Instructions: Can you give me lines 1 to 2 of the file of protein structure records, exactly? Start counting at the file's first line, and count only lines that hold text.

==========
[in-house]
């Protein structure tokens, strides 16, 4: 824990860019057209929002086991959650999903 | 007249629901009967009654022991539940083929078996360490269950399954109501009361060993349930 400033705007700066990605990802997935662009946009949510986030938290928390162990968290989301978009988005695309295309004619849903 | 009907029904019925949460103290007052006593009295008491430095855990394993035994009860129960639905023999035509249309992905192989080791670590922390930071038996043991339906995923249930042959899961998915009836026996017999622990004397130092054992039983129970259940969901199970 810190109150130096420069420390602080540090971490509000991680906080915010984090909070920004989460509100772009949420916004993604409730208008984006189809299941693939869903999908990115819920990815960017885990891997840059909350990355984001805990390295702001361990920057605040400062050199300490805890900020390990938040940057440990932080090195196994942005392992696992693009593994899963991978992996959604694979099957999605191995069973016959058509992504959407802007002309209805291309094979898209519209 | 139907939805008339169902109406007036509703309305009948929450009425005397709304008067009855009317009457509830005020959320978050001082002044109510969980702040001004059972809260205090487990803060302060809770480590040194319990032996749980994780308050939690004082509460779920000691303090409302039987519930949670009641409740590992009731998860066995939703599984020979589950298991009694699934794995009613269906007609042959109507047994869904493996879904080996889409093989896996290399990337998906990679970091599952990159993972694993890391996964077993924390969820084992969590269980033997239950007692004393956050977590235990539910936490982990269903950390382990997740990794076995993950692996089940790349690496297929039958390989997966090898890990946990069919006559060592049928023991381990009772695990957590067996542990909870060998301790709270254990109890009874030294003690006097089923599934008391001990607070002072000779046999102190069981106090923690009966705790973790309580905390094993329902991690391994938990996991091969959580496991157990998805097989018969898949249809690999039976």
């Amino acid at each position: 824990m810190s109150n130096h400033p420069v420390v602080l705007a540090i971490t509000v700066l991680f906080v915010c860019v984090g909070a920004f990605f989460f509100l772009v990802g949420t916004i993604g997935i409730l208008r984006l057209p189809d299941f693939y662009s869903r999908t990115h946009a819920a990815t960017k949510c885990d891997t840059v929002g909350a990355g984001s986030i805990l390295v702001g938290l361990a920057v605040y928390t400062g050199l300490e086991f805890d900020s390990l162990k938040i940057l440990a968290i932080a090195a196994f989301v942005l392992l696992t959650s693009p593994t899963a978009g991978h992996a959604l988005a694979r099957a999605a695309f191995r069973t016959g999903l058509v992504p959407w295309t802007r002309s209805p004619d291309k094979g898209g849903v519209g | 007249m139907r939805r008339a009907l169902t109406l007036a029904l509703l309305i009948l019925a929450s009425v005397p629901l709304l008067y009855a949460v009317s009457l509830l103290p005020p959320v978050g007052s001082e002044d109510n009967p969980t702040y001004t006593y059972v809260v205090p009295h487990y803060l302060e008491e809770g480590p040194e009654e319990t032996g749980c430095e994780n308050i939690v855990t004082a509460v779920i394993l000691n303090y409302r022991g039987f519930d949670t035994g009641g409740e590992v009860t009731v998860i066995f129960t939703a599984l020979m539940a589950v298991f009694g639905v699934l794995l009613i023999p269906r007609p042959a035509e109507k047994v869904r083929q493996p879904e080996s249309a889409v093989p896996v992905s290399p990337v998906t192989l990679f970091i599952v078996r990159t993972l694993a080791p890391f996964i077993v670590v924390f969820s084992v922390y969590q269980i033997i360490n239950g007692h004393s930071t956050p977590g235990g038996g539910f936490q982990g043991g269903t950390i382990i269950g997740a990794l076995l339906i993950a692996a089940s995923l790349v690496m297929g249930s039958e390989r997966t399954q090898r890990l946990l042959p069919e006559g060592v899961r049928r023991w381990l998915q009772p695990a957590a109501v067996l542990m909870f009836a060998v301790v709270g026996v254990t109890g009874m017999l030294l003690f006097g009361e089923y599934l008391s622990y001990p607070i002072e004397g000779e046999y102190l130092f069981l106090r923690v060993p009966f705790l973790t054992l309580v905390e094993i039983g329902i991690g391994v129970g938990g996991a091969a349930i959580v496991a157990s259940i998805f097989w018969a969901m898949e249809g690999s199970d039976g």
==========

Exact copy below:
[in-house]
């Protein structure tokens, strides 16, 4: 824990860019057209929002086991959650999903 | 007249629901009967009654022991539940083929078996360490269950399954109501009361060993349930 400033705007700066990605990802997935662009946009949510986030938290928390162990968290989301978009988005695309295309004619849903 | 009907029904019925949460103290007052006593009295008491430095855990394993035994009860129960639905023999035509249309992905192989080791670590922390930071038996043991339906995923249930042959899961998915009836026996017999622990004397130092054992039983129970259940969901199970 810190109150130096420069420390602080540090971490509000991680906080915010984090909070920004989460509100772009949420916004993604409730208008984006189809299941693939869903999908990115819920990815960017885990891997840059909350990355984001805990390295702001361990920057605040400062050199300490805890900020390990938040940057440990932080090195196994942005392992696992693009593994899963991978992996959604694979099957999605191995069973016959058509992504959407802007002309209805291309094979898209519209 | 139907939805008339169902109406007036509703309305009948929450009425005397709304008067009855009317009457509830005020959320978050001082002044109510969980702040001004059972809260205090487990803060302060809770480590040194319990032996749980994780308050939690004082509460779920000691303090409302039987519930949670009641409740590992009731998860066995939703599984020979589950298991009694699934794995009613269906007609042959109507047994869904493996879904080996889409093989896996290399990337998906990679970091599952990159993972694993890391996964077993924390969820084992969590269980033997239950007692004393956050977590235990539910936490982990269903950390382990997740990794076995993950692996089940790349690496297929039958390989997966090898890990946990069919006559060592049928023991381990009772695990957590067996542990909870060998301790709270254990109890009874030294003690006097089923599934008391001990607070002072000779046999102190069981106090923690009966705790973790309580905390094993329902991690391994938990996991091969959580496991157990998805097989018969898949249809690999039976």